Strong, beautiful and possessing a fierce intelligence, actress and mother of two young sons Rosamund Pike has it all – including one of this year’s horology must-haves: the IWC Pilot’s Watch Automatic 36. A former Bond Girl (Miranda Frost in 2002’s Die Another Day), Pike’s acting career has run the gamut from costume sagas such as The Libertine, alongside Johnny Depp in 2004, to sci-fi thriller Doom (2005), coming-of-age drama An Education (2009) and the brilliant social statement Made in Dagenham (2010), about the fight for women’s employment rights in 1960s Britain. In 2011, she ticked the comedy box with the Bond spoof Johnny English Reborn and, in 2012, she made the Hollywood blockbuster action film, Jack Reacher, playing opposite Tom Cruise.

Although these have seen her scooping accolades including Empire Awards, British Independent Film Awards and London Film Critics Circle Awards, the film that took her into superstardom was the critically acclaimed 2014 psychological thriller Gone Girl, which brought her nominations for an Academy Award, a Golden Globe, a BAFTA and a SAG Award. She was cast opposite Ben Affleck and the film was a box office smash, with Pike receiving universal acclaim for her portrayal of Amy Dunne, a woman who goes missing on her fifth wedding anniversary.

And expanding her repertoire, Pike has recently become the voice of Lady Penelope in a remake of Gerry and Sylvia Anderson’s 1960s cult sci-fi puppet animation series Thunderbirds, as well as appearing in a Massive Attack video for the 2016 single, Voodoo in My Blood.

“I never want people to feel like they’ve got me, like they know what I can do,” Pike explains. “I’d much rather a director came and said, ‘I think you’ve got this in you, I’d like to bring it out’, rather than ‘I love what you did in that movie, can you come and do it again in my film’. I’d like to get more comedy work, I’d like to get to be funny a bit more, but it’s difficult – you do a role like Gone Girl and people don’t immediately think of you for comedies.”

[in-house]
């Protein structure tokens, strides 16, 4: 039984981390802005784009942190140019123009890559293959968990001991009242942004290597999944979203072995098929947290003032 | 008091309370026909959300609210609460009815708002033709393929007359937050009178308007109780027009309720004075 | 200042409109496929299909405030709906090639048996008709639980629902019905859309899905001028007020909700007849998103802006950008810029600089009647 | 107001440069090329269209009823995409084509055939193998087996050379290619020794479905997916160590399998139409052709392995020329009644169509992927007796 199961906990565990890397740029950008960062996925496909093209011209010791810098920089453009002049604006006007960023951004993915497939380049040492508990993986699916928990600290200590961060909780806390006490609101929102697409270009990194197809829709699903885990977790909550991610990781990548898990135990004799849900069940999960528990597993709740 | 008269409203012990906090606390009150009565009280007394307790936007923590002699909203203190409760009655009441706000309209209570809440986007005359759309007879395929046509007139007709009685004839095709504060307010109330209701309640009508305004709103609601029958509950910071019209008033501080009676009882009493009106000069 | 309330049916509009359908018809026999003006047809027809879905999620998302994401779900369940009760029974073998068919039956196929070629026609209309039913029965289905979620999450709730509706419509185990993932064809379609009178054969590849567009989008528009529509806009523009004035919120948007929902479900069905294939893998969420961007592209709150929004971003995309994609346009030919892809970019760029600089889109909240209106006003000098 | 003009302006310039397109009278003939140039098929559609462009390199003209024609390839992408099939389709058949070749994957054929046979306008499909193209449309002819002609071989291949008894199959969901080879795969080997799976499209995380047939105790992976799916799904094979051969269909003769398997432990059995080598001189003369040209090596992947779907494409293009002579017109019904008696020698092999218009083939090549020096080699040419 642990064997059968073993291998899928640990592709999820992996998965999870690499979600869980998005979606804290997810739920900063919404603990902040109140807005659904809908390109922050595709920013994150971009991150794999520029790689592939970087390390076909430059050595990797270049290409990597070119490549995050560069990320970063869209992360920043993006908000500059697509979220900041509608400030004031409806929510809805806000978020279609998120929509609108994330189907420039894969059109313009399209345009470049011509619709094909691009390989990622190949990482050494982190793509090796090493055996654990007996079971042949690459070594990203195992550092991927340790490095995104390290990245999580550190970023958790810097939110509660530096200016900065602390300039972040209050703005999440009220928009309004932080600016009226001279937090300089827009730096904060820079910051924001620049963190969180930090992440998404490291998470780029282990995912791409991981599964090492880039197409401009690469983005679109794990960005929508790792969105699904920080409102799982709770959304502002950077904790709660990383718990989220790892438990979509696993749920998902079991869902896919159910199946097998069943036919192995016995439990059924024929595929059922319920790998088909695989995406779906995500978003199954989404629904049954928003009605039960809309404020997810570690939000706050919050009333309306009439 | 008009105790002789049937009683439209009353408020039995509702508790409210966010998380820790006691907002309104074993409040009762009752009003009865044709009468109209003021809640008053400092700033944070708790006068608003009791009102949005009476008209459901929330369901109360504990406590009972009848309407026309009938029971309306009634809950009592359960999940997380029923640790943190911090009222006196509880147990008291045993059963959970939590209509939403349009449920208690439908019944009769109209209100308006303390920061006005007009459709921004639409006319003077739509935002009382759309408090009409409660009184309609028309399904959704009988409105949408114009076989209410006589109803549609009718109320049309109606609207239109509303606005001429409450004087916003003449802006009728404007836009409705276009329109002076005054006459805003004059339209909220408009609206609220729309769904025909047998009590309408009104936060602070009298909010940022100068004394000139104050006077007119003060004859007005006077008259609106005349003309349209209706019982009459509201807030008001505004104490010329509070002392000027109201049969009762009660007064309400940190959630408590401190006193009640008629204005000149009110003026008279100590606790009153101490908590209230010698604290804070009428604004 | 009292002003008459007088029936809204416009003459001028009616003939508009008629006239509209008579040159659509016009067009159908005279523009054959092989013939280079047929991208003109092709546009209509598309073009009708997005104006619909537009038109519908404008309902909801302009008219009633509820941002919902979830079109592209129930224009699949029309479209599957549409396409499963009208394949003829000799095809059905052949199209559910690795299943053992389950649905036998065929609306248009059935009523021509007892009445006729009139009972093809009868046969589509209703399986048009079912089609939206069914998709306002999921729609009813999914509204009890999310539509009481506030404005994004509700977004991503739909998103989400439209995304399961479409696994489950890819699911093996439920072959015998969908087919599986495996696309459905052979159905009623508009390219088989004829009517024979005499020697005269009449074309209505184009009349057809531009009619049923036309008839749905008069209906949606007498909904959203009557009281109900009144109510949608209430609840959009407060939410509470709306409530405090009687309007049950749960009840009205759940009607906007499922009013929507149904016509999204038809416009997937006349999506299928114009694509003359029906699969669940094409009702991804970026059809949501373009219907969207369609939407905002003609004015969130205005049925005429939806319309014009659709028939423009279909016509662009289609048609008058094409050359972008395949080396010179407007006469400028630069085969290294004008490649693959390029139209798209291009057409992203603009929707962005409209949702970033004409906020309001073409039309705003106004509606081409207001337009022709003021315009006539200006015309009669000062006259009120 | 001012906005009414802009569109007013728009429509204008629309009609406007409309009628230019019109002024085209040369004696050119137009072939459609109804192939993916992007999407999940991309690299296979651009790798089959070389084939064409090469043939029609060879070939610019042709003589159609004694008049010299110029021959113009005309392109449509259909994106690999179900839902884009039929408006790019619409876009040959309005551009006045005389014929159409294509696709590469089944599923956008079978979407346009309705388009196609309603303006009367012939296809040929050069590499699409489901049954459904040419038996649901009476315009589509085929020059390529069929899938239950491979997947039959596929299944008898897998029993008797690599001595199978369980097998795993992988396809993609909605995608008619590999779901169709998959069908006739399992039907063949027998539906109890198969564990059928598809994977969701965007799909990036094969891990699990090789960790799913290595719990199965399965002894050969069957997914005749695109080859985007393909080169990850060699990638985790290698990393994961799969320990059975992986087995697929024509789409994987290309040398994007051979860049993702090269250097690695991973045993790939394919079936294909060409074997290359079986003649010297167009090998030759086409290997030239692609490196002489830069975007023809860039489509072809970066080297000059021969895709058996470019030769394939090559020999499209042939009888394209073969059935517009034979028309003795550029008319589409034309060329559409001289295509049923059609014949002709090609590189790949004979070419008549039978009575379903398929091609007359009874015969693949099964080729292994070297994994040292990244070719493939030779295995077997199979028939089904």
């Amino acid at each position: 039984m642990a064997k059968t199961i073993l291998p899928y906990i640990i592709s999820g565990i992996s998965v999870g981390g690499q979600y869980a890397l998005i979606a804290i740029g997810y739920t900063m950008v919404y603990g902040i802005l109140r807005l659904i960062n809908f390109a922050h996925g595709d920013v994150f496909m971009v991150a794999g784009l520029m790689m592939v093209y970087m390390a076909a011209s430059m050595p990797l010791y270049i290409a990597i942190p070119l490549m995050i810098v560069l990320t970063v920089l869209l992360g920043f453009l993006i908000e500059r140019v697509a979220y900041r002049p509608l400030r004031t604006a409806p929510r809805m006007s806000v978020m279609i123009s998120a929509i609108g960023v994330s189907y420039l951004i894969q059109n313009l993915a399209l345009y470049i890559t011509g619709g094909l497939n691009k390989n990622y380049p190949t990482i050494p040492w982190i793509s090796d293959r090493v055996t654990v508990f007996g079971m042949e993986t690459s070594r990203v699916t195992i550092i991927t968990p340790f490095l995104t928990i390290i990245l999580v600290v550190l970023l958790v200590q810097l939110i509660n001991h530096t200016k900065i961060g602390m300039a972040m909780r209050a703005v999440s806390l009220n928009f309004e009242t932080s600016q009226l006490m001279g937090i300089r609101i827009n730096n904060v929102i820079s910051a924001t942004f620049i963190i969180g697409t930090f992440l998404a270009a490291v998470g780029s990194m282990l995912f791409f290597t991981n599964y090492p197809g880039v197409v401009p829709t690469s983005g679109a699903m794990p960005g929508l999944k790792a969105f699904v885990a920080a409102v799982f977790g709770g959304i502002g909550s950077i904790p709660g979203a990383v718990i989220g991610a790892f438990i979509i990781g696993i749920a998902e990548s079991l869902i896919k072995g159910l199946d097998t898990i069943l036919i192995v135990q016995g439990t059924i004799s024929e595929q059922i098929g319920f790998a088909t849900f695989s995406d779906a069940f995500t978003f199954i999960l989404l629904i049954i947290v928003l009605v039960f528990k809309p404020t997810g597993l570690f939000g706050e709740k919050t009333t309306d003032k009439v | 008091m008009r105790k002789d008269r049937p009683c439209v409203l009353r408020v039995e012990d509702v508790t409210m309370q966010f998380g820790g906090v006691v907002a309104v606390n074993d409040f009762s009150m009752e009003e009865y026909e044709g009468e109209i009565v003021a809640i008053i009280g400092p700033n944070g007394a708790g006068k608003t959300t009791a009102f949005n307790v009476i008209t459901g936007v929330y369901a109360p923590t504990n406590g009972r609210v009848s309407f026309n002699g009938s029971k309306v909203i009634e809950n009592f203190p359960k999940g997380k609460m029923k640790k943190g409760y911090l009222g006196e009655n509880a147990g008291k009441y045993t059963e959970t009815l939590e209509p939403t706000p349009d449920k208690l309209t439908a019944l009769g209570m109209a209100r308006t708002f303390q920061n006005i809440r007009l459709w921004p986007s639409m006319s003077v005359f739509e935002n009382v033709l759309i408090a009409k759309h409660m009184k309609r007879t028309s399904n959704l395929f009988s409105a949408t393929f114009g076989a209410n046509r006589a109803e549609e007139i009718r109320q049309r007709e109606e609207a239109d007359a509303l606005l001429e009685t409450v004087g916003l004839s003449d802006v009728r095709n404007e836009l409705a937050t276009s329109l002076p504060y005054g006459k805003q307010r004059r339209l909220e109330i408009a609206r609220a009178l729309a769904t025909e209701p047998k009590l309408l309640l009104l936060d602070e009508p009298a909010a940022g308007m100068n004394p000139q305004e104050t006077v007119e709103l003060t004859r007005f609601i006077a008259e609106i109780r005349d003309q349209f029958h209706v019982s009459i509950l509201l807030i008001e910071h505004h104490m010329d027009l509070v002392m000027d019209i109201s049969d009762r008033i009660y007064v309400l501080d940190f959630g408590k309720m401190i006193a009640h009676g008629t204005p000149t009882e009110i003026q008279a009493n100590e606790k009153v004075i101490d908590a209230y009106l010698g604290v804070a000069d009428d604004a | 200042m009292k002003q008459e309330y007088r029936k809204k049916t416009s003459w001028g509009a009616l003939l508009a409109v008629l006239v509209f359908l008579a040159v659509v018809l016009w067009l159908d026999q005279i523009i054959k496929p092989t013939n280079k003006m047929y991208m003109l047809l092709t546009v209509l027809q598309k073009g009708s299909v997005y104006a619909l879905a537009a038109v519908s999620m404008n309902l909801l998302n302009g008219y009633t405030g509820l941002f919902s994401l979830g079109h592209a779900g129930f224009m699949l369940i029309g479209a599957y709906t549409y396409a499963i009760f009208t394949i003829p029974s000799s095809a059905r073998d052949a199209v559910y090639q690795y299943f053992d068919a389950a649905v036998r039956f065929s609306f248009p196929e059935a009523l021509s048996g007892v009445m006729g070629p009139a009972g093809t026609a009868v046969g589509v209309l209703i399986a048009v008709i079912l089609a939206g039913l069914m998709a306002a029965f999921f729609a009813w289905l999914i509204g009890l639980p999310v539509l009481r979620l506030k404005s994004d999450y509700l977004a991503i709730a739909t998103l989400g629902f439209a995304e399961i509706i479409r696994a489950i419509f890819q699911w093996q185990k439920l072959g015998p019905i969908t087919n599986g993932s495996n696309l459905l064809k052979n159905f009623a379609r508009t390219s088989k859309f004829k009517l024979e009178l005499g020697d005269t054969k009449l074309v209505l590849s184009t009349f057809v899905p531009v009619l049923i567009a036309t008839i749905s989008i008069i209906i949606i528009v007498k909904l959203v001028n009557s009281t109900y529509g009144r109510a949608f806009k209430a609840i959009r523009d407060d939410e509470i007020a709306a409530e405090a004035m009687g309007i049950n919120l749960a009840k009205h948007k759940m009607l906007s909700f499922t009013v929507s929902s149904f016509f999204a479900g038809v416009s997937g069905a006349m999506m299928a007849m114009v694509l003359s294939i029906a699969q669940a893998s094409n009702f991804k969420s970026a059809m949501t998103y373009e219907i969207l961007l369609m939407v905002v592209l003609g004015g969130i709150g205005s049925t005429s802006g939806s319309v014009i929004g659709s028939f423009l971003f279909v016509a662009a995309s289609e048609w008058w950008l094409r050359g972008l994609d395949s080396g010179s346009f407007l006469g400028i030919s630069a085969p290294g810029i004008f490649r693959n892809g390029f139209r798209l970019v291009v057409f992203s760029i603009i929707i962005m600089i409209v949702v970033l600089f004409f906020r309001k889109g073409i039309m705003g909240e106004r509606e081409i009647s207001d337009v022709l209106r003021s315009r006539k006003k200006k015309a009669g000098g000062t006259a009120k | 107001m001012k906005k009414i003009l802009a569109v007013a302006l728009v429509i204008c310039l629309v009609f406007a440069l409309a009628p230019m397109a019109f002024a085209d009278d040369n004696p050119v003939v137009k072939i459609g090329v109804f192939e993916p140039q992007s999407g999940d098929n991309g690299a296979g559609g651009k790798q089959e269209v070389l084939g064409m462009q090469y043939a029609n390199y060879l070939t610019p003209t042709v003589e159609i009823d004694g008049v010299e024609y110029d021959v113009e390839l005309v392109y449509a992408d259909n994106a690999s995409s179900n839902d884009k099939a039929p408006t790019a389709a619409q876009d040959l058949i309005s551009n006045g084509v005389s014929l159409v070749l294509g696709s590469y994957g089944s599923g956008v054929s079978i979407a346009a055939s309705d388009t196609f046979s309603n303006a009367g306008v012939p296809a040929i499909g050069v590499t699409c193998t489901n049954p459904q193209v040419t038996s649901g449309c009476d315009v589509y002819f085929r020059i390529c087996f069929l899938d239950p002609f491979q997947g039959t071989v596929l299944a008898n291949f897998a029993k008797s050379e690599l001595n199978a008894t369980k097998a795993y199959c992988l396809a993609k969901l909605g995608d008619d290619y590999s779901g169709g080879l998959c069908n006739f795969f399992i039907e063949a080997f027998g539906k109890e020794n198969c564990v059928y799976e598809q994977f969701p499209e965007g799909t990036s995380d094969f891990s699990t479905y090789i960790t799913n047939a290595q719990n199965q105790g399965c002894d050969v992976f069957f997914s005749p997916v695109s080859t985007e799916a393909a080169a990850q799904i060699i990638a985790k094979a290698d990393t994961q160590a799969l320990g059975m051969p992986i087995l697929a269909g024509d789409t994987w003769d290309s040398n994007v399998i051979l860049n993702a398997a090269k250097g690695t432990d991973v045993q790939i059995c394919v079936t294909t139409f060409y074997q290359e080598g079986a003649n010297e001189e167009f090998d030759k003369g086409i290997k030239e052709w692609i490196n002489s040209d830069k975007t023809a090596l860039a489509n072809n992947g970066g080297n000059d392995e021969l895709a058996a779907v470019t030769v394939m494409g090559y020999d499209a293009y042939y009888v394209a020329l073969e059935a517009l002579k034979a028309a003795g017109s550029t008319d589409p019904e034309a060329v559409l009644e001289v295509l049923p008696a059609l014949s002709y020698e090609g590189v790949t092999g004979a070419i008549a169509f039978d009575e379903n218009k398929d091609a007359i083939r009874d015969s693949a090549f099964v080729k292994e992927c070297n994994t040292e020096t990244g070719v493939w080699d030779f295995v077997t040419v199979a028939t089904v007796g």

Drop the pilot

With her burgeoning success, it is little surprise that Pike is in big demand as a product ambassador, but when it comes to IWC, she is no ordinary friend of the brand – as with everyone currently reading this magazine, she has been bitten by the watch bug. “Boy, how it sucks you in,” she says with a slight frown and shake of her head. “Complications like perpetual calendars that have been so cleverly engineered they can cope with varying lengths of months and even leap years – the mechanical ingenuity behind that is really mind-blowing.

“Automatic timepieces fascinate me. The fact that moving your wrist puts the rotor into motion and that this alone delivers enough power to be converted via clockwork to accurate timekeeping constantly reminds me of an advertisement IWC created a couple of years back saying, ‘If this watch stops, please call a doctor…’ It’s all about ultimate reliability. And when all the component parts are isolated before they are assembled, they look like something very magical. When you study the finishing on them through a loupe, then you really do see the artistry.”

On the day we meet, Pike is wearing her latest IWC. “It’s one of the pilot’s watches,” she says. “It has a dial very similar to that of the Spitfire, which I love – that beautiful metallic grey of the old planes. I’m not sure if it was specifically made for women – although it’s just 36mm in diameter, it still has a masculine feel. To be honest, I would wear a Big Pilot if I could, it’s probably my favourite watch right now – I love the history of it, I love the simplicity, the numerals and dial layout. But I also love how clean this piece is and the triangle replacing the “12”. And the seconds hand with its smooth motion that reminds me of the Big Pilots watches. You know, I’m not really seduced by diamonds, I prefer masculine watches with their strength and beauty in the engineering.”